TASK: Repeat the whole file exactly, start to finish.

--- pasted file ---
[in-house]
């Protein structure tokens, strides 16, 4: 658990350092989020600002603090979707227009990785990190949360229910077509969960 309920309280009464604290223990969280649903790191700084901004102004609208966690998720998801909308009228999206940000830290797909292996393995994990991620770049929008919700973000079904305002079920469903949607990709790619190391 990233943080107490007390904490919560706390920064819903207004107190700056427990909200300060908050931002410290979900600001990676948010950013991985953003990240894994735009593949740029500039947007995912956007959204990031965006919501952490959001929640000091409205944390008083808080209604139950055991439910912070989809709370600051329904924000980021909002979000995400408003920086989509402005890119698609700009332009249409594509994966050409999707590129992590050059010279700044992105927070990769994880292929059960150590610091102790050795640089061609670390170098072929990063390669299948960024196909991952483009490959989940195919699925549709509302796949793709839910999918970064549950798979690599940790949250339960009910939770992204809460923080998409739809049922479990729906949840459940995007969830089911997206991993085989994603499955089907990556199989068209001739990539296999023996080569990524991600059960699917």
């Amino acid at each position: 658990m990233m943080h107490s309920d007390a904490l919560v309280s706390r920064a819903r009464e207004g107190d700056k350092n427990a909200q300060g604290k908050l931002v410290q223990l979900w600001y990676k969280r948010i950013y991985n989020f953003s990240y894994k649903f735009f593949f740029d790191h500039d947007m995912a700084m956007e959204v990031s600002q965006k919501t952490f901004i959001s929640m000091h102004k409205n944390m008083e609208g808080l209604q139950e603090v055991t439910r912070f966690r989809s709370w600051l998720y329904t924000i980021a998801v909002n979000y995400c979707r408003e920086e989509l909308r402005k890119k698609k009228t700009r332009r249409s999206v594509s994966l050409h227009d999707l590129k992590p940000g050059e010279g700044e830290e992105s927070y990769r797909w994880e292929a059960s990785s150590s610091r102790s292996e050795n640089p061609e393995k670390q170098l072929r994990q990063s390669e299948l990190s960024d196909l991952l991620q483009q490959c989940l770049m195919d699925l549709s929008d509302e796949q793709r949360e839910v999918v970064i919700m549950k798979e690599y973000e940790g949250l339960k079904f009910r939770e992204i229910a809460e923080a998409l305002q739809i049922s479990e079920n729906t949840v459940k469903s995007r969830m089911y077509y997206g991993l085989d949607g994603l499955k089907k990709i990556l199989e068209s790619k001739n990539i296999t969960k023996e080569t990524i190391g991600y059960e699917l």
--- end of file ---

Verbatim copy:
[in-house]
């Protein structure tokens, strides 16, 4: 658990350092989020600002603090979707227009990785990190949360229910077509969960 309920309280009464604290223990969280649903790191700084901004102004609208966690998720998801909308009228999206940000830290797909292996393995994990991620770049929008919700973000079904305002079920469903949607990709790619190391 990233943080107490007390904490919560706390920064819903207004107190700056427990909200300060908050931002410290979900600001990676948010950013991985953003990240894994735009593949740029500039947007995912956007959204990031965006919501952490959001929640000091409205944390008083808080209604139950055991439910912070989809709370600051329904924000980021909002979000995400408003920086989509402005890119698609700009332009249409594509994966050409999707590129992590050059010279700044992105927070990769994880292929059960150590610091102790050795640089061609670390170098072929990063390669299948960024196909991952483009490959989940195919699925549709509302796949793709839910999918970064549950798979690599940790949250339960009910939770992204809460923080998409739809049922479990729906949840459940995007969830089911997206991993085989994603499955089907990556199989068209001739990539296999023996080569990524991600059960699917």
């Amino acid at each position: 658990m990233m943080h107490s309920d007390a904490l919560v309280s706390r920064a819903r009464e207004g107190d700056k350092n427990a909200q300060g604290k908050l931002v410290q223990l979900w600001y990676k969280r948010i950013y991985n989020f953003s990240y894994k649903f735009f593949f740029d790191h500039d947007m995912a700084m956007e959204v990031s600002q965006k919501t952490f901004i959001s929640m000091h102004k409205n944390m008083e609208g808080l209604q139950e603090v055991t439910r912070f966690r989809s709370w600051l998720y329904t924000i980021a998801v909002n979000y995400c979707r408003e920086e989509l909308r402005k890119k698609k009228t700009r332009r249409s999206v594509s994966l050409h227009d999707l590129k992590p940000g050059e010279g700044e830290e992105s927070y990769r797909w994880e292929a059960s990785s150590s610091r102790s292996e050795n640089p061609e393995k670390q170098l072929r994990q990063s390669e299948l990190s960024d196909l991952l991620q483009q490959c989940l770049m195919d699925l549709s929008d509302e796949q793709r949360e839910v999918v970064i919700m549950k798979e690599y973000e940790g949250l339960k079904f009910r939770e992204i229910a809460e923080a998409l305002q739809i049922s479990e079920n729906t949840v459940k469903s995007r969830m089911y077509y997206g991993l085989d949607g994603l499955k089907k990709i990556l199989e068209s790619k001739n990539i296999t969960k023996e080569t990524i190391g991600y059960e699917l």